[This article is part of a dossier on Tankra Tamazight, Amazigh Revival, and Indigeneity in North Africa, edited by Brahim El Guabli. To read other articles in this dossier, read the introduction here.]
Amazigh territory stretches across North African national borders and is not a nationality but a symbolic regional identity in many countries. Film in this region works as a nationalizing force that transcends borders.
When we talk about Amazigh film, the distinction between Amazigh film in Morocco and in Algeria comes into play. The phrasing must be precise: It is not about Moroccan or Algerian Amazigh film, but about Amazigh film in Morocco or Algeria. The arena of Tamazgha film (Berberity, according to European terminology) covers a territory that stretches from the Siwa desert in Egypt to the Canary Islands in the Atlantic Ocean, all along the Mediterranean coast and the Saharan Sahel. Amazigh cinema exists everywhere that Amazigh populations exist, as soon as a movie is produced in this language.
Djamila Amzal in The Forgotten Hill
Amazigh film crosses borders while exhibiting the shared characteristics, identity, and emblem of the Berber people. Its cultural touchstones include the 20th of April, the symbolic date on which the Berber identity was recognized, the Amazigh Z, and the three raised fingers (instead of the V) to symbolize victory. It is in this political and cultural context that a film industry developed in Morocco and Algeria, taking on various forms and exploring different themes. Its means of production differed from territory to territory, depending on cultural production, but it functioned as a nationalizing force.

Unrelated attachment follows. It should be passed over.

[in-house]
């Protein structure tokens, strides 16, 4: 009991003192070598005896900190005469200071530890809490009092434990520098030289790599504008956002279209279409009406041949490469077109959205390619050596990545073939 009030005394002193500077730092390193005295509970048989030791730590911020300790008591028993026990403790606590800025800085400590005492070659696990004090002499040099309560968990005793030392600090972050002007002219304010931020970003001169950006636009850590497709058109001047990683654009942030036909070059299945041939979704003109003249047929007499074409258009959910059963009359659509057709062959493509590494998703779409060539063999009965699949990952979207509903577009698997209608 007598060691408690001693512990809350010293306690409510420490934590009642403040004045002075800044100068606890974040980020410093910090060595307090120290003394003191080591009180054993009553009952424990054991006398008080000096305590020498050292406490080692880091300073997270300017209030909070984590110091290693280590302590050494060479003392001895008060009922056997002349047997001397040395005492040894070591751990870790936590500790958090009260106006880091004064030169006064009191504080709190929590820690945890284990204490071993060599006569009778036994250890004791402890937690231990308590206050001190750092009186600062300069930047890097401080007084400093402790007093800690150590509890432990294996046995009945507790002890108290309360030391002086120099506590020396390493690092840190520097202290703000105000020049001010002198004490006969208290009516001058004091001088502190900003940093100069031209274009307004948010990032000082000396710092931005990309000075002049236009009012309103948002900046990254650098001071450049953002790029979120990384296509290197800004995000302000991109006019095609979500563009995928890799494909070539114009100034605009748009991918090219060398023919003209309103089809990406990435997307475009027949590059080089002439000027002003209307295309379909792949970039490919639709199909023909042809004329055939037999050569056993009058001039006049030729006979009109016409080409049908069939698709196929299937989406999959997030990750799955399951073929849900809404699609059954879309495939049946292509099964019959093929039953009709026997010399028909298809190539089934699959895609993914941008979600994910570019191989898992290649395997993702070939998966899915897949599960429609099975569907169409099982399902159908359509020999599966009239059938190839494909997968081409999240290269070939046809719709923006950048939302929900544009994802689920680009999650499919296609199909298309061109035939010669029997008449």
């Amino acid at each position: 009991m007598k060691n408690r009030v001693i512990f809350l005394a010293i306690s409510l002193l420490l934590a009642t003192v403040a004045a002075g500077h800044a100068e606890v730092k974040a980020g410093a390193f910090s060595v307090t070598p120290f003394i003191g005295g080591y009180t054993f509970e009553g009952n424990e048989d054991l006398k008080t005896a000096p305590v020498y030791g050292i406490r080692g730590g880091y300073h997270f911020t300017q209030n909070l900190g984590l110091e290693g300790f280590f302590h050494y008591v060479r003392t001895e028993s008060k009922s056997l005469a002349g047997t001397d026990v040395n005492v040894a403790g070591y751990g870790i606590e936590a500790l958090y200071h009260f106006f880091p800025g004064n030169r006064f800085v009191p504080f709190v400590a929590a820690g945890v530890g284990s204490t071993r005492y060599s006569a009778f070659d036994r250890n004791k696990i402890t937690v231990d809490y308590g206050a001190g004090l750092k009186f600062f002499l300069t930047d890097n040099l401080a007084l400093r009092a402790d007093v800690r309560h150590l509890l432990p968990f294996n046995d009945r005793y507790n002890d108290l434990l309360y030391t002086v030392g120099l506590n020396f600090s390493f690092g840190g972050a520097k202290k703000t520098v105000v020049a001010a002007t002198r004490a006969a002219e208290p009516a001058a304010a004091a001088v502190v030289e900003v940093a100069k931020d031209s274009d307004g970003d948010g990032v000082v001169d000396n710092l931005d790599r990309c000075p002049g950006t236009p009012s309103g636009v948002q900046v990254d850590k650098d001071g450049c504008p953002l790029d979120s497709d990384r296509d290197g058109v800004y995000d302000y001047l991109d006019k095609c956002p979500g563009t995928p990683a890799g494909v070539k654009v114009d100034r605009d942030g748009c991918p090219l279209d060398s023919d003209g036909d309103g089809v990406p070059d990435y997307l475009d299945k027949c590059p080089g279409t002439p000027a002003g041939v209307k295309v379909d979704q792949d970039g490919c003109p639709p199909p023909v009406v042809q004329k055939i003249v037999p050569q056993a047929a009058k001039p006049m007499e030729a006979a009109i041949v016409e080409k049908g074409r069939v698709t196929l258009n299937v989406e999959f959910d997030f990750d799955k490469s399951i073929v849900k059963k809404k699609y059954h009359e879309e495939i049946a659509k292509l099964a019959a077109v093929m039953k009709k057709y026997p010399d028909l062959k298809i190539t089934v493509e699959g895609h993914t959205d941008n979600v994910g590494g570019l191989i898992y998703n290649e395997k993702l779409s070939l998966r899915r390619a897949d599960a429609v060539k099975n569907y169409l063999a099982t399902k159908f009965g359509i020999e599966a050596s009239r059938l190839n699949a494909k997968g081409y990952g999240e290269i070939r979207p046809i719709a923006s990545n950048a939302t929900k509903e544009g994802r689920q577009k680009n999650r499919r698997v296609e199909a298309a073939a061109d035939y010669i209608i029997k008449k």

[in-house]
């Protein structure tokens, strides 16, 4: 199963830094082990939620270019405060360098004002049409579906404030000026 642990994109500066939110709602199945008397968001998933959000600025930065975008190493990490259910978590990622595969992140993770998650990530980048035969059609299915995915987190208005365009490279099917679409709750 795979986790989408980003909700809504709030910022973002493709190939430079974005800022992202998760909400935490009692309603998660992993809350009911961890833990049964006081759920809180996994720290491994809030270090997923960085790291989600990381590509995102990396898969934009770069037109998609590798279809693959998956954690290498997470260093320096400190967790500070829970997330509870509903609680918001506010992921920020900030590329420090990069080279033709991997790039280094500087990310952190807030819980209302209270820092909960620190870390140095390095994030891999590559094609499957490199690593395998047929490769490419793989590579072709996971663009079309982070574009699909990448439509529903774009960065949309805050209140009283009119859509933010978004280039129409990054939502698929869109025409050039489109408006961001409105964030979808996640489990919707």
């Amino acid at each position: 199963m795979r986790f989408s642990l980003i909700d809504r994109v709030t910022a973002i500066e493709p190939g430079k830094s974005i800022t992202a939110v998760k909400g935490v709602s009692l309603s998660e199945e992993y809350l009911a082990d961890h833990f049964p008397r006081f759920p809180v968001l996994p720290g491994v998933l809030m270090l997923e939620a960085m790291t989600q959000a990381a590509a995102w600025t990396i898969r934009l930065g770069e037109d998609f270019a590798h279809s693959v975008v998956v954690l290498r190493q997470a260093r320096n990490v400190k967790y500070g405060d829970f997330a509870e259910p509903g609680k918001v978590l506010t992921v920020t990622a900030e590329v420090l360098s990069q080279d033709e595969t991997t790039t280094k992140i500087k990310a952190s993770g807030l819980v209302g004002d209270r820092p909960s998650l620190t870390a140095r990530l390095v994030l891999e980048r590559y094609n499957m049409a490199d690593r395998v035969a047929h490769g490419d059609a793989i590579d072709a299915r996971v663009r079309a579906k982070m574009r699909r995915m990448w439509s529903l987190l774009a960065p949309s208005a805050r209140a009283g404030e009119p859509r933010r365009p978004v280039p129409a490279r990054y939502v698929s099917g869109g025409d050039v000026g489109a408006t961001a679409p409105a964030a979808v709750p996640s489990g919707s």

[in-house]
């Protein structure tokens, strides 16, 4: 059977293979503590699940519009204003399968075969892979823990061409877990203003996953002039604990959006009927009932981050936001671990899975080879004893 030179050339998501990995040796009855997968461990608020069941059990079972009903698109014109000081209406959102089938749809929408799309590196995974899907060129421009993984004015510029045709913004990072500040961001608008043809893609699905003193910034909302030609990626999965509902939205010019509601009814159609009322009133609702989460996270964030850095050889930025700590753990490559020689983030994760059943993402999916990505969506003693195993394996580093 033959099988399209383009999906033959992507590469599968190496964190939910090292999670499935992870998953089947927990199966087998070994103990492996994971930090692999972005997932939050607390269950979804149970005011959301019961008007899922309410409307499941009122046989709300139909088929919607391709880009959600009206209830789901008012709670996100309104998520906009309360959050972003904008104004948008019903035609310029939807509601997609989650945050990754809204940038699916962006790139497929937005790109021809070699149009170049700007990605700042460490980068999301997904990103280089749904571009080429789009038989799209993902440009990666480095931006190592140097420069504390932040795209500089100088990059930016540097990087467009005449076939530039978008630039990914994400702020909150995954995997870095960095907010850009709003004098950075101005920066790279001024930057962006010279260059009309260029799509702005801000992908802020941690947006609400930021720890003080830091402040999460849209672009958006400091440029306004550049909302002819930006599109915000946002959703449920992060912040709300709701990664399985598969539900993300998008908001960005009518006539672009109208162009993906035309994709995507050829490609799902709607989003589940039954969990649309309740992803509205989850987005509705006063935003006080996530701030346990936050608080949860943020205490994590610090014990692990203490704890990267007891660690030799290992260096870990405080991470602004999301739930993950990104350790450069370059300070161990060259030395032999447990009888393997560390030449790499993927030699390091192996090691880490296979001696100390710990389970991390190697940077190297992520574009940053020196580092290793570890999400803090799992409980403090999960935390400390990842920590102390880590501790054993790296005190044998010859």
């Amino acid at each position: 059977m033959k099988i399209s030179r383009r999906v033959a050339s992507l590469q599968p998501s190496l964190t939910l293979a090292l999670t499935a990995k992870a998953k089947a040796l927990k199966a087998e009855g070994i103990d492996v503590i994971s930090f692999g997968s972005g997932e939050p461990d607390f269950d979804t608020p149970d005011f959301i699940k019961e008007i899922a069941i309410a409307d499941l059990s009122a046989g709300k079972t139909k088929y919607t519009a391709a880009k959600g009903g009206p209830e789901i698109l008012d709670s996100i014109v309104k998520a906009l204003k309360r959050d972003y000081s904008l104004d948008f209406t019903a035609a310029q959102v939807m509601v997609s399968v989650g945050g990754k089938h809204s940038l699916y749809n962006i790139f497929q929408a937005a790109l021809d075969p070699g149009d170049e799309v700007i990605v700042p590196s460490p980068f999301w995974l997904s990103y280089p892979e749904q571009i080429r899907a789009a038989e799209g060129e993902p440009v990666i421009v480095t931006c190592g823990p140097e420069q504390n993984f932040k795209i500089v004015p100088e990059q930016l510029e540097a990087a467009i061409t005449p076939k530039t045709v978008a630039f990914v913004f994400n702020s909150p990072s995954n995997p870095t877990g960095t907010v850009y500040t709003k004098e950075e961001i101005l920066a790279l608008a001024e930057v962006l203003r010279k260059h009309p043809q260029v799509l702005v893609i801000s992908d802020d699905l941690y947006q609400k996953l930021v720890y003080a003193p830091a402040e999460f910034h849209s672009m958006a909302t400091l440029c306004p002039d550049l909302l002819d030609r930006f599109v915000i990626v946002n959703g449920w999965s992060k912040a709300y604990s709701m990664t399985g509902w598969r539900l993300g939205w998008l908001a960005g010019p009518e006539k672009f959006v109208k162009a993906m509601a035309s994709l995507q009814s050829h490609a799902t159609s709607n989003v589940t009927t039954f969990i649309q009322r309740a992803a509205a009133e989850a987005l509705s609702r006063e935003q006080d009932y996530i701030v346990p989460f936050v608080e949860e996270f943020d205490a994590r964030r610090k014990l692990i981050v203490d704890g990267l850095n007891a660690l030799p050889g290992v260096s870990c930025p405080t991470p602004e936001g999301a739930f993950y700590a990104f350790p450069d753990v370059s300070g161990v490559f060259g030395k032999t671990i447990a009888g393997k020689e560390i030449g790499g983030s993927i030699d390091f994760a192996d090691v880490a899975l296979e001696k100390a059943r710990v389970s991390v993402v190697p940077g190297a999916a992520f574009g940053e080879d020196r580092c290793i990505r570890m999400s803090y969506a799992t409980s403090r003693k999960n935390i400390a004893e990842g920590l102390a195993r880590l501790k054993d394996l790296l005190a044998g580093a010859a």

Amazigh film, born almost at the same time in both Algeria and Morocco, emerged in the former when the state released its monopoly and permitted the establishment of a private production sector in 1991. Amazigh film came into being thanks to the financial contribution of the state, and the authorizations it granted (for screenplay, filming). Amazigh film lives under the broader umbrella of the Algerian national film, but holds its own identity, which transcends the borders of the country.
Ascending to the village of Tasga
Amazigh film is an arena full of contradictions since, on the one hand, it acts as a category of film, and on the other hand, it is a part of the Algerian film and often evokes that national identity. In the latter description, Amazigh film assumes the role of national art, and not a style. Sometimes this category is called a “cinematographic genre,” which ignores the conventional definition of a “genre” as it applies to film. For example, in the same way that Expressionism, Neorealism, and Nouvelle vague respectively carry the implication of German, Italian and French film, in Amazigh film, the home country is not a style but a marker of nationality.